Jake Bernstein: What?
Jacob Horne: And a lot of this sensitive information was flying out the door, and all of a sudden fighter planes in China looked very similar to fighter planes in the United States and the defense industrial base, the set of contractors working with this information are just hemorrhaging all of this information, basically unchecked, whatsoever.
So that gave rise actually in Congress. They said, we got to do something about this, so create a program to assess and verify that contractors are implementing the requirements that we have set out for them, and that eventually became what we now know as the CMMC program.
Jake Bernstein: And what does that stand for, by the way?
Jacob Horne: So CMMC stands for Cybersecurity Maturity Model Certification. It is the assessment program for your contractual cybersecurity requirements. Now, to connect a couple dots here, the contract requirements are contained in a document known as NIST SP 800-171, NIST, special publication 800-171. So you have a set of contractors with existing obligations to implement that set of cybersecurity controls. CMMC comes along several years later, says, "We know that people haven't been implementing them. We would like to verify that you are implementing them. Hint, hint. So please implement those requirements and we're going to come up and assess, verify, certify that they are implemented. The problem was most people didn't know they had this obligation. The government had never really asked or cared about this obligation, though-
Jake Bernstein: It was in the contracts. I have seen them during due diligence. I know that they're there.
Jacob Horne: Oh yeah. And that's a big problem because, and we've talked about this, I think, a while ago individually, is I don't know of another situation where you had a dormant, essentially contract clause that carried this gigantic obligation with it, and then several years later, the government pulls it out from the stack of thousands and goes, "Haha, we know that you didn't implement it. You signed the contract saying you implemented it, and now we're coming to check your work." Whether you agree that that's the right thing to do or not, that is what they are doing. That is what the CMMC program is.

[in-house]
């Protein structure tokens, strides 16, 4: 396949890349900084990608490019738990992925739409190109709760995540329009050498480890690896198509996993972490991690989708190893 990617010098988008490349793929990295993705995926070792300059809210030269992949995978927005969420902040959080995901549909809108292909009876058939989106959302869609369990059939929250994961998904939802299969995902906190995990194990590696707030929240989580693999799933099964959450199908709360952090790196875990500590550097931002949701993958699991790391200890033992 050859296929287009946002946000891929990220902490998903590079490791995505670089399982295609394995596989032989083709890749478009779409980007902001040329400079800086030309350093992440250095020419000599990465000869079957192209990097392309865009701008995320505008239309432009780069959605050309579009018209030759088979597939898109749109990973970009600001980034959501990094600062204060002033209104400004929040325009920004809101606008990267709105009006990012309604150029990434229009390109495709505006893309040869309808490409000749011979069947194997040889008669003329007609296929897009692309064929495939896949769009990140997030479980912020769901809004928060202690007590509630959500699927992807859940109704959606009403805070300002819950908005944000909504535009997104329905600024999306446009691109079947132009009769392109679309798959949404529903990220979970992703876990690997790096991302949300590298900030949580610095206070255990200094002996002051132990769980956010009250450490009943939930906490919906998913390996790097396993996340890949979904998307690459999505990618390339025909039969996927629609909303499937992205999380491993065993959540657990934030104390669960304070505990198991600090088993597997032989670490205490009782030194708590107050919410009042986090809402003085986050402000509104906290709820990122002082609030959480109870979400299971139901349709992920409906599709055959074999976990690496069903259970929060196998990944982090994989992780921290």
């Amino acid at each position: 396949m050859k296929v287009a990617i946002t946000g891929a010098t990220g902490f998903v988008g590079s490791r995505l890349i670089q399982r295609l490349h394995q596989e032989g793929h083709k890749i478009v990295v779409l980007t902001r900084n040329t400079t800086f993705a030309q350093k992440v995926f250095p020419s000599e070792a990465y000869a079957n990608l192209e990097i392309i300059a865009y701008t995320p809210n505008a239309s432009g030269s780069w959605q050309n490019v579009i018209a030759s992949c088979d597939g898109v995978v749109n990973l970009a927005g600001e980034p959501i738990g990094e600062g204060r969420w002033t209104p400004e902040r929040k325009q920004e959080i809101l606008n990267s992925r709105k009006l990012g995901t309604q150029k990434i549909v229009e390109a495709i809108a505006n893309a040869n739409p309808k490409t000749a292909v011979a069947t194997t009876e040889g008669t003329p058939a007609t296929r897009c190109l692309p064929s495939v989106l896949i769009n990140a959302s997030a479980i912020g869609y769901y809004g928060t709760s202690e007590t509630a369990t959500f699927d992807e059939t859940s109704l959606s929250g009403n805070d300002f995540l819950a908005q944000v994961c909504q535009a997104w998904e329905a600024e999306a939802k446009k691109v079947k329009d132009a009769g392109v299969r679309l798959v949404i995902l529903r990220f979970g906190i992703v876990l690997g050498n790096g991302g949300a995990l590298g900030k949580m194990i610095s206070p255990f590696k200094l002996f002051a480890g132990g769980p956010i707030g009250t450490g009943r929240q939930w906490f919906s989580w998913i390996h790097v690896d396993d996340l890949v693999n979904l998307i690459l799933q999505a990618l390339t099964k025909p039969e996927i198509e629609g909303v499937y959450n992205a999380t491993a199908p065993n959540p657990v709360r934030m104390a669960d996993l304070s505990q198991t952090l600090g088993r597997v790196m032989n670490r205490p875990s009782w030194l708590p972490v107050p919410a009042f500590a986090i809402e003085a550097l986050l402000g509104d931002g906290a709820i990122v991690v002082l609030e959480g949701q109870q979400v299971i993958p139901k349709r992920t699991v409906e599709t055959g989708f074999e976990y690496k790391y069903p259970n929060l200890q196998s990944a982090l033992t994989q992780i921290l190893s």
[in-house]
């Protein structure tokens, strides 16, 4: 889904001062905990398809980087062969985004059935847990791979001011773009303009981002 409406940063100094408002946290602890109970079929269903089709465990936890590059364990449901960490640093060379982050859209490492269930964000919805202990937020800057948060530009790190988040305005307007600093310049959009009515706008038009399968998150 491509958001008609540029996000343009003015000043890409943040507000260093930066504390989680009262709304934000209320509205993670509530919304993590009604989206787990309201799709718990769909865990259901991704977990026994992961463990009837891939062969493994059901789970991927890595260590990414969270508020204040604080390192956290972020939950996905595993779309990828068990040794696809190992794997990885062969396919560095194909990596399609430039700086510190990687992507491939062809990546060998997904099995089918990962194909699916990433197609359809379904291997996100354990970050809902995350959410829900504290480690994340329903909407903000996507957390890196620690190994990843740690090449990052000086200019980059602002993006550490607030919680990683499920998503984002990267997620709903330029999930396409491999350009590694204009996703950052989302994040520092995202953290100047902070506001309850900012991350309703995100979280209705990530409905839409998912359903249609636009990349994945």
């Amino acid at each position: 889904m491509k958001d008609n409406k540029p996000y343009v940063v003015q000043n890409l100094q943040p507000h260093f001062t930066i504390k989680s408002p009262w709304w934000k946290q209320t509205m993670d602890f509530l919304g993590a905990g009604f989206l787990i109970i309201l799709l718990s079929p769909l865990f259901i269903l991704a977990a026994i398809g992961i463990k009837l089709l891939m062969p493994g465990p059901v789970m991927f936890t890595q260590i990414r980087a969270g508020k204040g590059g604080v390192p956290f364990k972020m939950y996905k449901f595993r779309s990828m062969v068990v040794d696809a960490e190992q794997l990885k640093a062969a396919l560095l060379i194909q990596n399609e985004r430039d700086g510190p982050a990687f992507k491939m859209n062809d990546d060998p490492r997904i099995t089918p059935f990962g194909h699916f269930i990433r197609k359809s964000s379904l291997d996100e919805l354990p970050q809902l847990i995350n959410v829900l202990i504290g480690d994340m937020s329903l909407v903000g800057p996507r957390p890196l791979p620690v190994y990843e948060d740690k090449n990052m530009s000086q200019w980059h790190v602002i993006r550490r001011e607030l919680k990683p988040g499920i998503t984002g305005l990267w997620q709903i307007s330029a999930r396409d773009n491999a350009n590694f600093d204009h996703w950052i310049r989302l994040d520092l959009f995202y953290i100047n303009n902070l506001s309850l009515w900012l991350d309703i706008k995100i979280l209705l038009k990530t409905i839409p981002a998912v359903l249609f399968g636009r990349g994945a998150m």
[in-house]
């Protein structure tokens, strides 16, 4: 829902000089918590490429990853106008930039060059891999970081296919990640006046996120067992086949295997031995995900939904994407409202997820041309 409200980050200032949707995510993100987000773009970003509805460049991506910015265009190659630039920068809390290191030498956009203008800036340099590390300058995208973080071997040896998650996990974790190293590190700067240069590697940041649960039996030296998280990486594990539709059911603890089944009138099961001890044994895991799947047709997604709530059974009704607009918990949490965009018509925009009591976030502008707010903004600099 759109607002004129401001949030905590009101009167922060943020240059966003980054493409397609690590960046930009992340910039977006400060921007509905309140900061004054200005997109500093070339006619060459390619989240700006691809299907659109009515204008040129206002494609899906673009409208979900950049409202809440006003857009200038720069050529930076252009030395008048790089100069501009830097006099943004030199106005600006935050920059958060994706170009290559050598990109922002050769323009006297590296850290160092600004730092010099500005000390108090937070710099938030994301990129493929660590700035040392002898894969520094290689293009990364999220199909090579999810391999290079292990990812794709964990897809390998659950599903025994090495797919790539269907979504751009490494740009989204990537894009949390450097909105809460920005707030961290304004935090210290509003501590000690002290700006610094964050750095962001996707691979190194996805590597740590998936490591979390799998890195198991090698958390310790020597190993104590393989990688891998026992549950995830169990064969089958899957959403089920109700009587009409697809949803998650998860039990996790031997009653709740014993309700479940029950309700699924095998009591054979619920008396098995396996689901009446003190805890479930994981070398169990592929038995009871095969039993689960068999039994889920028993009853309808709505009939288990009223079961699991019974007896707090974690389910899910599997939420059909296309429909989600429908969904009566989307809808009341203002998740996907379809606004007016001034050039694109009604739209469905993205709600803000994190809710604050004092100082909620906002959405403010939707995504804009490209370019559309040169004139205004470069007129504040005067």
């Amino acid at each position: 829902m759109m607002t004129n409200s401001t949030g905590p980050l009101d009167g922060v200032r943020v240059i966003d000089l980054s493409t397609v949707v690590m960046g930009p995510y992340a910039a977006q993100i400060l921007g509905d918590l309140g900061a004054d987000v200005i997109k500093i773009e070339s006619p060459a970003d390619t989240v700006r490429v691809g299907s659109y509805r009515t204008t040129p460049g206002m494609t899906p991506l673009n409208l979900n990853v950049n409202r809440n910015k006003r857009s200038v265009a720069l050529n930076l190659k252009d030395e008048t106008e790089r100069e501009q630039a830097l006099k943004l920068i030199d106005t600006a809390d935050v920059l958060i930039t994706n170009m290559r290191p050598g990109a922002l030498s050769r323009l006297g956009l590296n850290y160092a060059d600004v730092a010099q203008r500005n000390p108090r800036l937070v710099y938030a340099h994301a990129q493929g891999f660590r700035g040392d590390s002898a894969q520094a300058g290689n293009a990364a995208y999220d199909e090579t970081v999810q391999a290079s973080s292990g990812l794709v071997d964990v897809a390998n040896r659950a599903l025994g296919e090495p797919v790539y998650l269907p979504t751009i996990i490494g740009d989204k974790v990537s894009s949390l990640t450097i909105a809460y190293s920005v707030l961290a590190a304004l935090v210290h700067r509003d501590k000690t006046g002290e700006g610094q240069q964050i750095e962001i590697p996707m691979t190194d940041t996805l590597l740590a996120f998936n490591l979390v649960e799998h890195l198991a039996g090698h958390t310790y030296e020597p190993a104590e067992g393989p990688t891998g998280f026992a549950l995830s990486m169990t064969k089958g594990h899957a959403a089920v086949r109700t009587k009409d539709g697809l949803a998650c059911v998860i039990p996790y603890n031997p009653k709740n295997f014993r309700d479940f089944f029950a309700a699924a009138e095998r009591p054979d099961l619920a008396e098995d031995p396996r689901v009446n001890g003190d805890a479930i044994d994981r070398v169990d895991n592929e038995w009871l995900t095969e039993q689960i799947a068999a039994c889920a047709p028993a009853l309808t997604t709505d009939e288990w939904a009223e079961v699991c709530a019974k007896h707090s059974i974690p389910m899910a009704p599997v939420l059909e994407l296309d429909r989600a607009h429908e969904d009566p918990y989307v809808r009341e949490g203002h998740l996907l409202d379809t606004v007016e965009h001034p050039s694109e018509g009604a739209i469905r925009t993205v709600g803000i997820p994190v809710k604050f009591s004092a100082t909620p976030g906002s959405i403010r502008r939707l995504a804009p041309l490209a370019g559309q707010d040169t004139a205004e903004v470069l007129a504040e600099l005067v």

A lot of the confusion, I think, comes from the fact that nobody knew that these obligations existed. The first time they found out they had the obligations was when they heard about CMMC. So everyone is associating the NIST requirements with the assessment program, if that makes sense.
Jake Bernstein: Even though it's not. And as a lawyer, I have a hard time with this because the defense industrial base, I mean, yes, let's be clear, there are companies that are relatively small that may not have any lawyers on staff and may not even use outside counsel-
Jacob Horne: Oh, yeah.
Jake Bernstein: ... But there's also a lot of bigger companies out there as well and plenty of medium-sized ones that probably should have known.
Jacob Horne: Yeah.
Jake Bernstein: And certainly the law would say you did know whether you-
Jacob Horne: Yeah, it's a tough situation, man. It really is because-
Jake Bernstein: It is.